Things to Do in Genesee County, MI, YouthQuest PhotoFunding from the Charles Stewart Mott Foundation supports vital summer and afterschool programs in Genesee County

(FLINT, Mich. – July 14, 2016) Area children and teens can take advantage of year-round access to an abundance of high quality educational opportunities, thanks to more than $4 million in funding announced today by the Charles Stewart Mott Foundation.

The grants are supporting academic, enrichment and youth employment programs this summer, and they will help sustain local afterschool programs in the coming school year. Each program also will boost efforts to help link children and families with resources and services in the wake of Flint’s water crisis.

The grants are:

  • $3.1 million to support YouthQuest, a comprehensive afterschool program that provides educational, enrichment and physical fitness opportunities for more than 2,000 students in grades K-12. The program is offered free of charge at all schools in the Flint Community Schools (FCS) district, as well as three other local schools. YouthQuest also serves about 1,000 students each summer through seasonal programming.
  • $825,000 for the Summer Youth Initiative (SYI), which will help more than 500 high school students find employment at area businesses and nonprofit organizations this summer, and TeenQuest, a youth leadership and pre-employment training program. SYI and TeenQuest are available to all Genesee County students ages 14 to 19.
  • $87,000 for the Summer Tot Lot Program. For more than 60 years, this five-week summer program has been helping 4- and 5-year-old children in the FCS district prepare for their first year of school.

YouthQuest, SYI and TeenQuest are administered by the Genesee Area Focus Fund, a supporting organization of the Flint & Genesee Chamber of Commerce. Tot Lot is an initiative of FCS. Mott is a longtime funder of all four programs.

The grants reflect the Foundation’s ongoing commitment to increasing access to quality education for area children and their families, said Mott President Ridgway H. White. They also are part of the Foundation’s recent pledge of up to $50 million over one year — as much as $100 million over five years — to help Flint recover and rise from the water crisis.

“Summer may be here, but there’s no vacation from learning,” said White. “We want to see every young person in Flint and Genesee County succeed in school, work and life, and we believe that now, more than ever, year-round academic, recreational and enrichment opportunities are essential to providing our kids with the tools and experiences they need to achieve that success.”

Helping students along that path is fundamental to the YouthQuest model, says Chamber CEO Tim Herman. The program offers research-based afterschool and summer activities that reinforce academic learning, including science, technology, engineering and math (STEM) and the arts, as well as activities that promote physical fitness, youth leadership and volunteerism.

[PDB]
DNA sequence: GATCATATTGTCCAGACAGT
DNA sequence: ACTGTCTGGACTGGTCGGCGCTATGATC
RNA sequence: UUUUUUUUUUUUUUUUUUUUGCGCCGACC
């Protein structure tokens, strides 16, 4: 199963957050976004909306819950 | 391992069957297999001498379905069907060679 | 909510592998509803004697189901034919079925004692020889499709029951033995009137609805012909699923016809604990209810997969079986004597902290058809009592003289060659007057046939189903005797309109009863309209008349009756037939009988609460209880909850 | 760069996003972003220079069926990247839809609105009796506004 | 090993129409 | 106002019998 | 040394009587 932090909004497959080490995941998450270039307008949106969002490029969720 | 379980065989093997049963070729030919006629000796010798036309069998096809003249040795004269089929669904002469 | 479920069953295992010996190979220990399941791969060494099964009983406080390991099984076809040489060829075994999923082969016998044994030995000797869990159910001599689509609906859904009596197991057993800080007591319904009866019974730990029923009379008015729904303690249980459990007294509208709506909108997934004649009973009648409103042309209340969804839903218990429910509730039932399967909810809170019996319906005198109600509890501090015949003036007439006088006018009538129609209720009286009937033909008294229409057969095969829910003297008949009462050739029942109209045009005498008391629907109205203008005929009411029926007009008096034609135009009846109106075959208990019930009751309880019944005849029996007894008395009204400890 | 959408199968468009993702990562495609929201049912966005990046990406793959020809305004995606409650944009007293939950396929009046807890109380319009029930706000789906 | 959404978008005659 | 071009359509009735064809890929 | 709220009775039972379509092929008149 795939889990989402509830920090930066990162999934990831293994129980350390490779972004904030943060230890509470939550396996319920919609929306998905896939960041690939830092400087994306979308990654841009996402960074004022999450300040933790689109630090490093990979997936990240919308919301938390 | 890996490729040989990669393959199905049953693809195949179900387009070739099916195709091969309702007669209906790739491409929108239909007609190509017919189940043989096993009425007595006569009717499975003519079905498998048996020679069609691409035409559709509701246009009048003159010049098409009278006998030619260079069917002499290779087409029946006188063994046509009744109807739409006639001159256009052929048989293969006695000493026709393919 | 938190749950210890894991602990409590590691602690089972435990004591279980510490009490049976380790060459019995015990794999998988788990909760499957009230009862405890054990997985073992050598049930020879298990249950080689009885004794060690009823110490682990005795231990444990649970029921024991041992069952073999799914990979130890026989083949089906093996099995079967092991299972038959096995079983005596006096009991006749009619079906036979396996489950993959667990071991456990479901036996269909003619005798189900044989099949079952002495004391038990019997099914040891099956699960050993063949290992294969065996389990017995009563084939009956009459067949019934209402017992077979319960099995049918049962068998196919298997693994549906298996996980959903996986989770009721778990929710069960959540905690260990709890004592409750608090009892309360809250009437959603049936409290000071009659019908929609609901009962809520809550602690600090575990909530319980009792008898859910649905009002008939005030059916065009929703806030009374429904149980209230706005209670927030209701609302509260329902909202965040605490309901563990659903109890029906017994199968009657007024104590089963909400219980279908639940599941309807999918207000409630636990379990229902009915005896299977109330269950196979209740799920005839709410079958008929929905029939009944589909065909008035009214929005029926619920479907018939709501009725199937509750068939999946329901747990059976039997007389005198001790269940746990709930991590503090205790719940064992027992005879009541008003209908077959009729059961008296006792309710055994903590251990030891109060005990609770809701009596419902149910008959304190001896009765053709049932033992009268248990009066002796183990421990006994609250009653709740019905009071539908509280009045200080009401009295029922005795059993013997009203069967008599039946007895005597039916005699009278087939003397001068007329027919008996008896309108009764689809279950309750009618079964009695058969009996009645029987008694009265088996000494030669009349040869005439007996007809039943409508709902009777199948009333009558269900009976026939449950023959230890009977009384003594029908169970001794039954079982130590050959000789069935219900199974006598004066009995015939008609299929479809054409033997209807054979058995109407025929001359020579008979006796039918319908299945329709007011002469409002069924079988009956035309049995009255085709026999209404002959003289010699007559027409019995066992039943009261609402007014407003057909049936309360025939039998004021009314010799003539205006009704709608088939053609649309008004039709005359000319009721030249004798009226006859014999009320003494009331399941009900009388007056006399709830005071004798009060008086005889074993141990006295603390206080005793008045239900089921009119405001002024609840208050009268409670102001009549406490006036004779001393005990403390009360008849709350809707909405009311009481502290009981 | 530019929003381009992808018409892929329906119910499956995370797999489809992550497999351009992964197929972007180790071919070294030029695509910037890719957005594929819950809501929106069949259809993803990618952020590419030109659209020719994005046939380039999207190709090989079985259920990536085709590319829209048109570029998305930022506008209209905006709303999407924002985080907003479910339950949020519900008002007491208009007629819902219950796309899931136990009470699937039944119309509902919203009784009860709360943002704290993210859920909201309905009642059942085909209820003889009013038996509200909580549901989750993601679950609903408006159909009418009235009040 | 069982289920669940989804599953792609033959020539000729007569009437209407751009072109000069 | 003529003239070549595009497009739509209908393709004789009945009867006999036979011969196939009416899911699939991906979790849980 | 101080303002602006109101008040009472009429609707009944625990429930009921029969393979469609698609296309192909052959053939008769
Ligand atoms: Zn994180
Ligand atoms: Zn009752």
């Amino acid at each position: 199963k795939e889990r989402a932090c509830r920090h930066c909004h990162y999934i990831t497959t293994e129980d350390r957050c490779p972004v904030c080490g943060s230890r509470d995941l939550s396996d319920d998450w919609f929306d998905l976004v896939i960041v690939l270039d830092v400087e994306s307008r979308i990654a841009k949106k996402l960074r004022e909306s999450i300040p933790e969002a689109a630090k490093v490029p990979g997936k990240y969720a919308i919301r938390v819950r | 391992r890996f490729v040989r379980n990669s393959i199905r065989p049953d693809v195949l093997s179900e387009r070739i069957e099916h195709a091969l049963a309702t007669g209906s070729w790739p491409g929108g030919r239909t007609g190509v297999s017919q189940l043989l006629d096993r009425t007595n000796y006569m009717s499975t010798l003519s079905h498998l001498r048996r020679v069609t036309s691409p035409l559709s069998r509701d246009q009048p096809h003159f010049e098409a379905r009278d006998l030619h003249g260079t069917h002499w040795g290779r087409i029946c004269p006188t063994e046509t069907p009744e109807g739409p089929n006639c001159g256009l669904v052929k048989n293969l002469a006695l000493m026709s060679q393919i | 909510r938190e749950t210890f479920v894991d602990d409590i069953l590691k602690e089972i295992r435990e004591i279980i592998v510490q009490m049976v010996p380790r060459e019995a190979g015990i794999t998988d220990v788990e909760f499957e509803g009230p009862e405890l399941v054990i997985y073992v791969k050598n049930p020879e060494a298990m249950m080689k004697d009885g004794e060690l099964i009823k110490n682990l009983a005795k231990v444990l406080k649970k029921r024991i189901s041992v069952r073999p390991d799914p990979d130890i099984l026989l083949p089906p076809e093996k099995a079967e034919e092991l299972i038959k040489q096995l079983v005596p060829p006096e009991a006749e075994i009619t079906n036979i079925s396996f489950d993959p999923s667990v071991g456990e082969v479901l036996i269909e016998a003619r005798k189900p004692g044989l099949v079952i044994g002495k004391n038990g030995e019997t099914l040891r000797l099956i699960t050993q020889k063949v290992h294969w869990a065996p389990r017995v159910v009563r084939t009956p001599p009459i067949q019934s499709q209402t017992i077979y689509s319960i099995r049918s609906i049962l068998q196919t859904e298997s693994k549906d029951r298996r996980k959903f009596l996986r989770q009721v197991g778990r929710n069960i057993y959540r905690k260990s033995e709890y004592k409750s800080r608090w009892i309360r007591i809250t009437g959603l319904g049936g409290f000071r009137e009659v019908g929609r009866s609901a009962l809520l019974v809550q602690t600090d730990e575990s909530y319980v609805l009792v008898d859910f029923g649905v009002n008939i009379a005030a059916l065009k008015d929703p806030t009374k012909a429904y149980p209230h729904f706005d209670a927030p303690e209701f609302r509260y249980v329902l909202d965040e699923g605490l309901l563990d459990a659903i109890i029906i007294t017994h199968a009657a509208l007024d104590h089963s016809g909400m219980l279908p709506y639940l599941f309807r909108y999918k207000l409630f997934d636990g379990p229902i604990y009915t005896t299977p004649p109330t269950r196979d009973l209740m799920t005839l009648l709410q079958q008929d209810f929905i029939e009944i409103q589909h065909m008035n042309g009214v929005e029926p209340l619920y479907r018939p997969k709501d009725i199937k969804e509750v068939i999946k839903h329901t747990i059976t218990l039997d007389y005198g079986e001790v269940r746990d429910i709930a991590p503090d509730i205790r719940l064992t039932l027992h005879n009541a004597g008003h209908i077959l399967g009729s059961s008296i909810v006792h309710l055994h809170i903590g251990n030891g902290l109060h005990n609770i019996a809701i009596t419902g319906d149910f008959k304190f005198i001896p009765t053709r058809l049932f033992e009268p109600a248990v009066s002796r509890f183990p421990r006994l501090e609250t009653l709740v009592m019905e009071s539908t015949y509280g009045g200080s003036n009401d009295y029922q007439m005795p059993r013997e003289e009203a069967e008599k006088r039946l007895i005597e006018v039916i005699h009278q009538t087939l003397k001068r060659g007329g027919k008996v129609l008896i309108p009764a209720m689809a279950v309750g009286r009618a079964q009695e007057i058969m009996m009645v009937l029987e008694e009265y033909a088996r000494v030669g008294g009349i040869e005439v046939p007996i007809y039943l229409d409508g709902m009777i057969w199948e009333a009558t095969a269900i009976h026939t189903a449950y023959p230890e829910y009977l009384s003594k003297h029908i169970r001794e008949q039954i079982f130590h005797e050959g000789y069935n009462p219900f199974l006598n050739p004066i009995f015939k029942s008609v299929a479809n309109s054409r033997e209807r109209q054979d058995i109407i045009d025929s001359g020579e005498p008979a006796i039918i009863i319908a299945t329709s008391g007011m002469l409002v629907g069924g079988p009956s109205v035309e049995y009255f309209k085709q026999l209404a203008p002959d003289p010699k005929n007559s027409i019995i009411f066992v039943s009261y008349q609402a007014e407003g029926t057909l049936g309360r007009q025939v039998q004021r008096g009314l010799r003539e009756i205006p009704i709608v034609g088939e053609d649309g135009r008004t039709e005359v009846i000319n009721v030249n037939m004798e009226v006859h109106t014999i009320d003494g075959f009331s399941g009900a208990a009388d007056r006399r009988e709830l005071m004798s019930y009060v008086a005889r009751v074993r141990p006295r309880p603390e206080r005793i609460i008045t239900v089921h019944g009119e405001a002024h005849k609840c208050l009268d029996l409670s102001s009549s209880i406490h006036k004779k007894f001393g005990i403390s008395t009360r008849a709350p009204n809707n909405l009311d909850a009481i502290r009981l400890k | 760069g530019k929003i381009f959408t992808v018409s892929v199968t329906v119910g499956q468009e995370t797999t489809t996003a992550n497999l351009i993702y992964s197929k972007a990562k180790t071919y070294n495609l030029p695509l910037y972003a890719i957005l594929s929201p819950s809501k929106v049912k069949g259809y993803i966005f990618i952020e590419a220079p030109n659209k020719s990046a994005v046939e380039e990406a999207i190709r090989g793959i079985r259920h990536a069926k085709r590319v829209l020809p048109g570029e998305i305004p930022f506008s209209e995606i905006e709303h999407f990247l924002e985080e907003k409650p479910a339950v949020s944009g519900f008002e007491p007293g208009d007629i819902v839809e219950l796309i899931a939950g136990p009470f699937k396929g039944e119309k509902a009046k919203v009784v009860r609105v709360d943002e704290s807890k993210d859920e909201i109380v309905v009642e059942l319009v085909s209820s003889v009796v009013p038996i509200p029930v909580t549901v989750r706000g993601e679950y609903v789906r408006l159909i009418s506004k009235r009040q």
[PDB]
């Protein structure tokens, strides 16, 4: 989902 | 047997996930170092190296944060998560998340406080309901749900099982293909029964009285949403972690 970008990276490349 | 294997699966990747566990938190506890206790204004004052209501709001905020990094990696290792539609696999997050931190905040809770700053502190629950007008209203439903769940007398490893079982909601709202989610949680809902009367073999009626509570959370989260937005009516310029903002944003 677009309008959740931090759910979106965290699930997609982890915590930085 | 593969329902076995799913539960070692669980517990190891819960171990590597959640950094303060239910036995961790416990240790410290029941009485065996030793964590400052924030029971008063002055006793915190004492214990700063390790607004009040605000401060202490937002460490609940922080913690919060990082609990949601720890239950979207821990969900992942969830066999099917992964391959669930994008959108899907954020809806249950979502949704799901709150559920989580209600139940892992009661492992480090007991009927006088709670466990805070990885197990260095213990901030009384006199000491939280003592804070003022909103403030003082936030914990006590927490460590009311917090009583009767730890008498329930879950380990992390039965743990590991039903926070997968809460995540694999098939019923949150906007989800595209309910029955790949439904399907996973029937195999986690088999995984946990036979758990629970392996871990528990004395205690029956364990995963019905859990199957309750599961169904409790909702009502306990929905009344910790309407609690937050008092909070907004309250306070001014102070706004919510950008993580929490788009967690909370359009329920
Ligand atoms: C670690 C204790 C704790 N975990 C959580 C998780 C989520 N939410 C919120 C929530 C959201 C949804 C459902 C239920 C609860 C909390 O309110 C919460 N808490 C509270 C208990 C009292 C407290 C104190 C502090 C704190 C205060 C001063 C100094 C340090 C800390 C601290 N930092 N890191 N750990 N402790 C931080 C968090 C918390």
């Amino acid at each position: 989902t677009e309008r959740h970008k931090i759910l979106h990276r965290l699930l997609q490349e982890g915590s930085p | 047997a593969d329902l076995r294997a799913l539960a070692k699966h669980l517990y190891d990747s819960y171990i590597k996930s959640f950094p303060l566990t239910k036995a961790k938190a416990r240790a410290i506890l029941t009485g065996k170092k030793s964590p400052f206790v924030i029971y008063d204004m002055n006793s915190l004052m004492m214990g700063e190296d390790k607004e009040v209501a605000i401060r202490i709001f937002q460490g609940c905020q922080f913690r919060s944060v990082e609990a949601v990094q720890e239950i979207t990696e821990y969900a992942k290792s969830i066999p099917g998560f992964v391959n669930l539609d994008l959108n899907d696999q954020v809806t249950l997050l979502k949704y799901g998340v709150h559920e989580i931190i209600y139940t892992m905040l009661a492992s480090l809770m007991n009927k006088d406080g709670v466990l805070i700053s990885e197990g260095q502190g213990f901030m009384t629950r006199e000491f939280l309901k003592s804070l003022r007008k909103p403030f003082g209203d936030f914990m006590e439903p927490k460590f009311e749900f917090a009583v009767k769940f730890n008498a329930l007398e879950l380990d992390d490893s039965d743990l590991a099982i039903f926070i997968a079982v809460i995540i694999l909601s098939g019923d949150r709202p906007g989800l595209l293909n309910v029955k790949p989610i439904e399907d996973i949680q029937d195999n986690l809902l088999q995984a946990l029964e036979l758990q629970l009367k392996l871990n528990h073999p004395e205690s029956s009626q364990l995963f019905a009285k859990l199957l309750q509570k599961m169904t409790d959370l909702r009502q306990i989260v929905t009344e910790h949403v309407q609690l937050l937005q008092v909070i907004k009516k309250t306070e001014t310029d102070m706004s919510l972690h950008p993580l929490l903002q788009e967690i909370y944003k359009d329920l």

To support the community’s response to the water crisis, Herman notes that YouthQuest staff will receive training on how to identify possible health, developmental and behavioral issues related to lead exposure. Over the coming school year, the program also will help families connect with information and services intended to mitigate the effects of lead exposure, and YouthQuest participants will launch neighborhood recycling programs to help dispose of the plastic water bottles distributed throughout the community.

TeenQuest helps young people learn employment basics, such as teamwork, business etiquette, goal-setting and conflict resolution, and SYI provides them with opportunities to hone those skills in the workplace as they build their résumés. This year, SYI participants also will learn about the importance of good nutrition in mitigating the effects of lead exposure. Many will work with local nonprofit agencies to plant community gardens, distribute nutritious food to residents and raise community awareness about healthy eating.

“Many of the students in our afterschool and summer programs have been impacted by the water crisis in one way or another,” said Herman. “The Mott grants allow us to continue delivering quality programming that meets the unique needs of these children and their families, while also helping our young people to get involved in the recovery effort and contribute to moving Flint forward.”

SYI participants also are joining forces this summer with the FCS’ Tot Lot Program and other initiatives to help support younger children who may have been exposed to lead. Created in 1955, the Tot Lot program uses classroom instruction, field trips and other activities to help area preschoolers develop the key academic and social skills they’ll need as they begin kindergarten. Staff also help parents explore strategies to support their children’s learning and strengthen literacy in the home.

“We want all of our students to have a strong foundation as they start school and begin their educational journey,” said Bilal Tawab, FCS superintendent. “Helping families access the academic, social and health supports that put their children on a successful educational pathway has always been at the heart of the Tot Lot program, and today it’s one of many ways the community is working to cultivate a future of hope for all Flint kids.”

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